The Continuing Adventures of Eco Boy vs. Yoga Girl.
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“This life is full of confusion, neurosis, selfishness, PR & Marketing hype. But all that bullshit is just clouds in the sky.
The solution is simple: don’t rearrange the clouds. Drop the project. Appreciate the weather as it is.
Practice meditation: train one’s mind to remember the sun—no, to be the sun.
That isn’t to say that Positivity works. It doesn’t. The good news is better than some sort of kindergarten spirituality. The Good News is that you and I are already fundamentally good to go.
The best advice my Buddhist teacher ever gave me was simple: sit more. Sit. Sit. Sit more. Please, sit.” ~ Dr. Willard Evans
She was upset. This was not cool. This was a serious problem. Sure, it was a serious first world problem—women in other countries had to, like, put plastic jugs of water on their head and walk all day, or get raped, or eat dirt, which is crazy. But that wasn’t her karma, that was theirs. Her karma, apparently, was to get fucked by Lululemon.
She’d gone to class and worn her new Lulu shorts, she was so excited she hadn’t bothered to wash ’em first, and she’d reserved her usual place in the front row so she could see herself nice and big in the mirror, but in the corner so only one person could sit by her, and she placed her block and towel and water bottle on that side, warding them off. She didn’t like people doing yoga by her, though she didn’t mind them looking at her.
So she’s doing class, effortlessly, showing off, breathing Darth Vader-style, rocking hard poses on her own time (the best way to make sure folks notice)…and she’s not thinking about getting dumped by Eco Boy, she’s feeling fresh and clear…
…and then after class the thin gay yoga teacher comes up, she can’t tell if he’s gay or not, he has a hot girlfriend 12 years younger than him, but man.
And he respectfully touches her arm and says, “Next class, please wear more appropriate clothing.” She blanches and leaves and has no idea what he’s talking about…until she gets to the bathroom. And then she sees it. And by it she means all of it. All of her, especially in, you know, forward folds.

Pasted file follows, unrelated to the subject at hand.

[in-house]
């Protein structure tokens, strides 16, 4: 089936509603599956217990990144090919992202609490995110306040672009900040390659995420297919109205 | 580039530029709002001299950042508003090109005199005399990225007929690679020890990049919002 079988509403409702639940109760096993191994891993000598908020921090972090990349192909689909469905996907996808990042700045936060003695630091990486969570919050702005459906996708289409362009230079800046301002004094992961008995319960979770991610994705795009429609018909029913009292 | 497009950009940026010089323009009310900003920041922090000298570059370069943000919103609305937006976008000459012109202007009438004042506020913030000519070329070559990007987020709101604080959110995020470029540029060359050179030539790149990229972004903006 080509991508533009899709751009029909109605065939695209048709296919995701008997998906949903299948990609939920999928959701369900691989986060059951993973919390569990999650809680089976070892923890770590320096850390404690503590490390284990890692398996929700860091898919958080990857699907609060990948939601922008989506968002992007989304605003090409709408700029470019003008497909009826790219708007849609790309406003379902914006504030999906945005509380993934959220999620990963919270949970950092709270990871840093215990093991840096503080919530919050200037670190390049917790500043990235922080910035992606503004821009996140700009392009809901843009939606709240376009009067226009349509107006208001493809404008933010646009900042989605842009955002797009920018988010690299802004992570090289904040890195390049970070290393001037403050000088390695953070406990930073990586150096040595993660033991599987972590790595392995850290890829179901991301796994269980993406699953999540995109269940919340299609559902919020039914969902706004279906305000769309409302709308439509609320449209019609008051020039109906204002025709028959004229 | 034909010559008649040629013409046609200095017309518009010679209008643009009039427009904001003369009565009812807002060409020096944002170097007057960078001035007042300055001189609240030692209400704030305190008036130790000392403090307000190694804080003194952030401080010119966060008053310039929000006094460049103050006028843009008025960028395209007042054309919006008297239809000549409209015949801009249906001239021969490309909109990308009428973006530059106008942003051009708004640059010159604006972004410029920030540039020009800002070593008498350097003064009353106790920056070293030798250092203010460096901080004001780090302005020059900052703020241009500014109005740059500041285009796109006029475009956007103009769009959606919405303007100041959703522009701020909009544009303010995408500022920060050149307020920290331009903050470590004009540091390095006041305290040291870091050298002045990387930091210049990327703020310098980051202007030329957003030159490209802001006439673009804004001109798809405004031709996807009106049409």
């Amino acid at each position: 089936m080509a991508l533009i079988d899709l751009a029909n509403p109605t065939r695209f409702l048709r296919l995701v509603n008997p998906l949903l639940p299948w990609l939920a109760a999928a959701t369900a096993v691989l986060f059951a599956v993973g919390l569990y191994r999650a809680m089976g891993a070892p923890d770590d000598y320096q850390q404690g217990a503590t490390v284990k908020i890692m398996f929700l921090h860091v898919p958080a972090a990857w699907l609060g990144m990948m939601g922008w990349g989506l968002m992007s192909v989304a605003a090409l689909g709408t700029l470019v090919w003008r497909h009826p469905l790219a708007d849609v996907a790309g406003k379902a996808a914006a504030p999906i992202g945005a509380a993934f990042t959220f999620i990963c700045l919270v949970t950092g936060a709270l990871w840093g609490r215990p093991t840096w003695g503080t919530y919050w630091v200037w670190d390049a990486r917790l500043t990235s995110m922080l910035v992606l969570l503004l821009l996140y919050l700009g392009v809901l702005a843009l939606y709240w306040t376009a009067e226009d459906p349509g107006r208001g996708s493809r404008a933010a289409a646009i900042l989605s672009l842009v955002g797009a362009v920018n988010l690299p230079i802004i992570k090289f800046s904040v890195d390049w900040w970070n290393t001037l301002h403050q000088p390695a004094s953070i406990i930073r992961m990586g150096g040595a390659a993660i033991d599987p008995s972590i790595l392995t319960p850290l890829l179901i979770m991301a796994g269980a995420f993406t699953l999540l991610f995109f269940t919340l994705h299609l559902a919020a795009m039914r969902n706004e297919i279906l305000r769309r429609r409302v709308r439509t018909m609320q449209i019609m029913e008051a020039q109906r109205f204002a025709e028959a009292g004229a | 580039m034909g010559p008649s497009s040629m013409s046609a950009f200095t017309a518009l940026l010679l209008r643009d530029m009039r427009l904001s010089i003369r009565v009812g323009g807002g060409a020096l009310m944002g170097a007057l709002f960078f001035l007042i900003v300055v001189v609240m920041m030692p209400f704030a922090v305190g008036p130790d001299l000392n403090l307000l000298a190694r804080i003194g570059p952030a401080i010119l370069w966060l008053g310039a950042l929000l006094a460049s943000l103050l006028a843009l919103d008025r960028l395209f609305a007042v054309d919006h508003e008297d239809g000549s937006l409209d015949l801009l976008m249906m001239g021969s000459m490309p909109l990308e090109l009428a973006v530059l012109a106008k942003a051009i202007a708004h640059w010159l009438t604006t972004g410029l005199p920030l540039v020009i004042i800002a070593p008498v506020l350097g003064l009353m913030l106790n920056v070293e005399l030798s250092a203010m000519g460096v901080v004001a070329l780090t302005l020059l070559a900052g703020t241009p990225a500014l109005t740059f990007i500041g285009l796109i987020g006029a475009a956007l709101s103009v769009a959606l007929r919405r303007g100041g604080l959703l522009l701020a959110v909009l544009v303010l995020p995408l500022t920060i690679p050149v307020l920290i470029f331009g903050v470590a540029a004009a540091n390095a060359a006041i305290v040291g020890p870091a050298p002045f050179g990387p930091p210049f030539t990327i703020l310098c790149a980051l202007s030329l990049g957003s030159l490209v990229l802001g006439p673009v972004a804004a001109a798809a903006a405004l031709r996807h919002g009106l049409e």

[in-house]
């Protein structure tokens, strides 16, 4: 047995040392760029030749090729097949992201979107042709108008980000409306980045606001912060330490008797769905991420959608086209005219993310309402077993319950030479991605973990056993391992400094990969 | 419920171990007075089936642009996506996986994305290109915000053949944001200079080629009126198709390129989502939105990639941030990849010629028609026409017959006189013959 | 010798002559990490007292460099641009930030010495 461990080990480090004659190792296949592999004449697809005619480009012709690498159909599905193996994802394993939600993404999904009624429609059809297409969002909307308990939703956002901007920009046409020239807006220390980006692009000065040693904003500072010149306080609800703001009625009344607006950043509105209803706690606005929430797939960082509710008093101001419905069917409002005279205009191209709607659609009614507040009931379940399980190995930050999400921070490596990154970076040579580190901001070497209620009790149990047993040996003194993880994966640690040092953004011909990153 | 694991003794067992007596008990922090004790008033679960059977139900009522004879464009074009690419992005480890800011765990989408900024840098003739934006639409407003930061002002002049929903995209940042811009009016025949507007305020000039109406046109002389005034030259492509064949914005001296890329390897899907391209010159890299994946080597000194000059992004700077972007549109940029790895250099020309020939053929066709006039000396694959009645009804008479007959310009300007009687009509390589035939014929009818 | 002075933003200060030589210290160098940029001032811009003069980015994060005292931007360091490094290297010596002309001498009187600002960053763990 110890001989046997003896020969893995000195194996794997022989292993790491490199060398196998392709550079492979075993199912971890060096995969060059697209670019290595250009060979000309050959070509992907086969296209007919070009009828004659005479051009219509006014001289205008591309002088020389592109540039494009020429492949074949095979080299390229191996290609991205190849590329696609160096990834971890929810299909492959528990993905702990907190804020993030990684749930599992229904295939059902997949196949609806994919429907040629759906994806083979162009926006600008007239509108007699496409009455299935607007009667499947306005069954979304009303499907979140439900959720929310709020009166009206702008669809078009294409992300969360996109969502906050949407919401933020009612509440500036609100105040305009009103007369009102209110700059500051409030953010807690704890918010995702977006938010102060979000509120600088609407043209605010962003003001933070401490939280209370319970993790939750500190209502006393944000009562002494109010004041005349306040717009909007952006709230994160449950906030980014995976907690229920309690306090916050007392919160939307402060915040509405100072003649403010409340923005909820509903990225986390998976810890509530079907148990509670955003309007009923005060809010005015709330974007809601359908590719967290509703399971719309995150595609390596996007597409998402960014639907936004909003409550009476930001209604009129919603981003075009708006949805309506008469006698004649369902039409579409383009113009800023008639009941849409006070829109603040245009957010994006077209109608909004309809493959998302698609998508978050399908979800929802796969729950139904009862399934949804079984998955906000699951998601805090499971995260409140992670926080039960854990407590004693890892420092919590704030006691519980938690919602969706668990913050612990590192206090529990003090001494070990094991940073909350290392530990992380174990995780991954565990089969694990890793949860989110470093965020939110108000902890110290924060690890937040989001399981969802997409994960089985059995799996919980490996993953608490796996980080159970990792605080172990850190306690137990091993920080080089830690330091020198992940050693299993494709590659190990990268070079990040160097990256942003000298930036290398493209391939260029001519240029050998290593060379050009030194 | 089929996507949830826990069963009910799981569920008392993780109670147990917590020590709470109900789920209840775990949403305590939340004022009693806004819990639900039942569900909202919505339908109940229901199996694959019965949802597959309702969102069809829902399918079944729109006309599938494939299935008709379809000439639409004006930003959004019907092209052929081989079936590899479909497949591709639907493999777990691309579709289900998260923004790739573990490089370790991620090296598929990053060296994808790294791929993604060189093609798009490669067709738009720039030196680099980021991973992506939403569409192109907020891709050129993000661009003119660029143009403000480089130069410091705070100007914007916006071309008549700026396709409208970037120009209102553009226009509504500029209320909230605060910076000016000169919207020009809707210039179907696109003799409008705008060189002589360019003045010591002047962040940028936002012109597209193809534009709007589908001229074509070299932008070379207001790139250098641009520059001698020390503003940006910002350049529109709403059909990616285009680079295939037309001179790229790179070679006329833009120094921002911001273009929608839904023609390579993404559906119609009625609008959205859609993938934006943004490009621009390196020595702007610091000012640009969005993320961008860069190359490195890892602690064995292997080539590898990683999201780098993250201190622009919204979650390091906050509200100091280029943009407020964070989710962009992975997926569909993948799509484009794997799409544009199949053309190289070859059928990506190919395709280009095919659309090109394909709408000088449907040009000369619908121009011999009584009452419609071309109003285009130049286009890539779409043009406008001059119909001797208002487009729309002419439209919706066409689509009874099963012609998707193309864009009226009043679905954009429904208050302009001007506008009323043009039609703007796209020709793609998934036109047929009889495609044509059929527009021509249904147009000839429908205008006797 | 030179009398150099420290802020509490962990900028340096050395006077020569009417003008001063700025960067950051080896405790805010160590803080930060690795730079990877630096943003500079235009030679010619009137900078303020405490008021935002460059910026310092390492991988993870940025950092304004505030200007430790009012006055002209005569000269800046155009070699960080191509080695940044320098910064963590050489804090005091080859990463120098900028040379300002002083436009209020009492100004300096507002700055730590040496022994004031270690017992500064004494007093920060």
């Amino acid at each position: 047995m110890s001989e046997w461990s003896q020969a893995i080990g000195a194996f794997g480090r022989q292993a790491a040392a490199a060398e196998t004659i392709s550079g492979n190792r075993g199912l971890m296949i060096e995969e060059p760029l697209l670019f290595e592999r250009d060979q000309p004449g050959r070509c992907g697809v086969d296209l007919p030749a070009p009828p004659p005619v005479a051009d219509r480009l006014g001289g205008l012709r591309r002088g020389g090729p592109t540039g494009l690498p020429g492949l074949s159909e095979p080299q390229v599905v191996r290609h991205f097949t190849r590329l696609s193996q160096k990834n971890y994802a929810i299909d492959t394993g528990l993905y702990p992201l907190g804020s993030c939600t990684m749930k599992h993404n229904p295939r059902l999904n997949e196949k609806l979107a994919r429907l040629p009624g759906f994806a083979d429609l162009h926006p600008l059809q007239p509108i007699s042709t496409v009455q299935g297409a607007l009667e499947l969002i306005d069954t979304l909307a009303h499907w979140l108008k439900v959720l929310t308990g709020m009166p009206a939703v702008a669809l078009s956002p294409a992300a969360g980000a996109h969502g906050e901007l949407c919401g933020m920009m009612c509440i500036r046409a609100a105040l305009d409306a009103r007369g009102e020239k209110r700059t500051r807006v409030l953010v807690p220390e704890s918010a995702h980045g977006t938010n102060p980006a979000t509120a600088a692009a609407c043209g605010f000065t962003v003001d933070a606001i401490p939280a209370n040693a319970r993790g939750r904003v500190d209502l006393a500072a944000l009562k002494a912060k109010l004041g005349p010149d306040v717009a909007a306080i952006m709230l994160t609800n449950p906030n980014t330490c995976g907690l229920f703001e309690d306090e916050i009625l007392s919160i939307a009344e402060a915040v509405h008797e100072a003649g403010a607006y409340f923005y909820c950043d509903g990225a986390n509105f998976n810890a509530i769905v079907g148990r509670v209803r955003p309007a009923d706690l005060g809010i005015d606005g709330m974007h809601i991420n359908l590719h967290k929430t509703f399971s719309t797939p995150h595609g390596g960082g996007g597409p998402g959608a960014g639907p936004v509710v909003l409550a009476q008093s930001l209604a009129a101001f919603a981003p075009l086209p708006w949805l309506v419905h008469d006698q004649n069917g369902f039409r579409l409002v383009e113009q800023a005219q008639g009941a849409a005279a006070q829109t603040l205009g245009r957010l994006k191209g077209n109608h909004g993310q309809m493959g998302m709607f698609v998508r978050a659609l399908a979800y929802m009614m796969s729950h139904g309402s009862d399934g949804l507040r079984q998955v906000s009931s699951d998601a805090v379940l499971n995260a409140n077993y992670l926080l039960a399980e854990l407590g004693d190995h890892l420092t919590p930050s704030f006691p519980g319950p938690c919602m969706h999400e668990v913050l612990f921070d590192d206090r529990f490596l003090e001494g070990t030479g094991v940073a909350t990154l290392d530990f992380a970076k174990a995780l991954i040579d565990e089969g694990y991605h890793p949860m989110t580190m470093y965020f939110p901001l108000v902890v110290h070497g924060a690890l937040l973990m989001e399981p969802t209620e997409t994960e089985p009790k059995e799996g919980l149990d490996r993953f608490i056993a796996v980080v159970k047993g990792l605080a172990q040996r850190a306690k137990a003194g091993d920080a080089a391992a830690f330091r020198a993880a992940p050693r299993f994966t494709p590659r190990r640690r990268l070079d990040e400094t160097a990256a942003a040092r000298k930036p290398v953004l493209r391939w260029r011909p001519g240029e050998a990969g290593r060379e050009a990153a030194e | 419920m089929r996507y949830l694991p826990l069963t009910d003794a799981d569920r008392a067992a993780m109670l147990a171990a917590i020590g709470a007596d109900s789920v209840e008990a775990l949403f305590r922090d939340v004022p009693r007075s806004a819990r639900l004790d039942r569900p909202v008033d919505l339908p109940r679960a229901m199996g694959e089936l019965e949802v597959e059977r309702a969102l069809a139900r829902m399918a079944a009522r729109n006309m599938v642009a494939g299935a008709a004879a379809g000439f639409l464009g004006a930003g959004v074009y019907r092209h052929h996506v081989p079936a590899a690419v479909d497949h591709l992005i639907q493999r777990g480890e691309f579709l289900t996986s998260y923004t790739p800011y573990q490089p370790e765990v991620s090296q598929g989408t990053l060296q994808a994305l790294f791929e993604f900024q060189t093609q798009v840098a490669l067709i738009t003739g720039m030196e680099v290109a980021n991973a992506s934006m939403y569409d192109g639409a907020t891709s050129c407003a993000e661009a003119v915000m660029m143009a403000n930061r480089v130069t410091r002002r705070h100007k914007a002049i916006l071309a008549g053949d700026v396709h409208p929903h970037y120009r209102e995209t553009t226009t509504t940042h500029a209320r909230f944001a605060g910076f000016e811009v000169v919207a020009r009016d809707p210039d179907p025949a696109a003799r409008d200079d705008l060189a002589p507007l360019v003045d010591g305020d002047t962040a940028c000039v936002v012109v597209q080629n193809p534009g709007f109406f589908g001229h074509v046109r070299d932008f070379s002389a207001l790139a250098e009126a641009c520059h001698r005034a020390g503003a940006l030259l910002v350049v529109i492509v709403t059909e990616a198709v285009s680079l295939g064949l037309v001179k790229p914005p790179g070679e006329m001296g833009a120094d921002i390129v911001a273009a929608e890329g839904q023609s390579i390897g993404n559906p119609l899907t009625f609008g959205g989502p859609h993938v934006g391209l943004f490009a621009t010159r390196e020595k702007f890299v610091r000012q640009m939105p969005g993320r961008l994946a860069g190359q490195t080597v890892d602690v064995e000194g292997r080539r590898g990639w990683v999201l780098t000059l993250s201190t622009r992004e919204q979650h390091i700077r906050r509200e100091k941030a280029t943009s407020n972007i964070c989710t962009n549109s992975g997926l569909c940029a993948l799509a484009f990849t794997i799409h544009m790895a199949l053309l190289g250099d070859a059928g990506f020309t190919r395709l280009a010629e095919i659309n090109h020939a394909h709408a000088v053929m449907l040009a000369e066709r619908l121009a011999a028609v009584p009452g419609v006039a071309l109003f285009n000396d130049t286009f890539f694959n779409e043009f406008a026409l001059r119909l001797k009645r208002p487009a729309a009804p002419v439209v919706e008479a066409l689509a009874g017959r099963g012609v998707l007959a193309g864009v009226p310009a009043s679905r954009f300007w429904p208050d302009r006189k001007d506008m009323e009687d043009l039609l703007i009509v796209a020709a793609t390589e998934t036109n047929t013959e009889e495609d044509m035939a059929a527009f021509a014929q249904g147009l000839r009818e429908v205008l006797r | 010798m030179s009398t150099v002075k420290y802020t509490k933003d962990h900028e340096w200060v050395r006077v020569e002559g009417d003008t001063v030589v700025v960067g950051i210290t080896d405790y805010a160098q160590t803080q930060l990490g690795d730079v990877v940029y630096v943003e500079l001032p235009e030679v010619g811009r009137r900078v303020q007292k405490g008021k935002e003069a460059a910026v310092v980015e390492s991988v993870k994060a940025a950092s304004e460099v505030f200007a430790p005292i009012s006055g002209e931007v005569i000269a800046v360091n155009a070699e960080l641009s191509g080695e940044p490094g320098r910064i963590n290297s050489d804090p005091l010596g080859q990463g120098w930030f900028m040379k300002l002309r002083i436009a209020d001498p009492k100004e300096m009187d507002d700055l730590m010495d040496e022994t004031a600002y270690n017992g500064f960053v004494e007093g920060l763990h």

So Yoga Girl returns to Lululemon and makes a stink and returns all four pairs of her new, apparently fucking see-through yoga shorts. Thanks for nothing, literally, Lulu. She should sue.
Over happy hour, later that day, Yoga Girl explained to Conveniently Not As Pretty Girlfriend how spiritual, she was, now. “I’m a new person,” she said, sipping her house red. She was rich but always bought the house wine.
“You’re so blessed, Yoga Girl,” Not as Pretty Girlfriend said.
They didn’t meet any boys, and there’s only so much you can say about a spiritual experience you haven’t really had, so they parted ways after an hour.
Yoga Girl drove home and parked and went inside and thought about herself.
Yoga Girl felt naked, all day, every day. After a lifetime of perfect white Winter, she’d thawed. If even a light spring breeze came by, she felt it tickle her raw open naked heart.
There’s a Buddhist legend Eco Boy’d told her, once, about the beautiful lotus flower that rises out of a deep dark muddy lake. And there’s some enlightened Buddha baby that is born out of that flower. She didn’t know what that legend had to do with anything, but that’s what she felt like, now.
She felt like a newborn. A born-again human. A born-again trustafarian. She wanted to strip the layers that protected her from the world—for in protecting herself from pain, she had insulated herself from life, itself.
She wanted to live. So she called up mommy.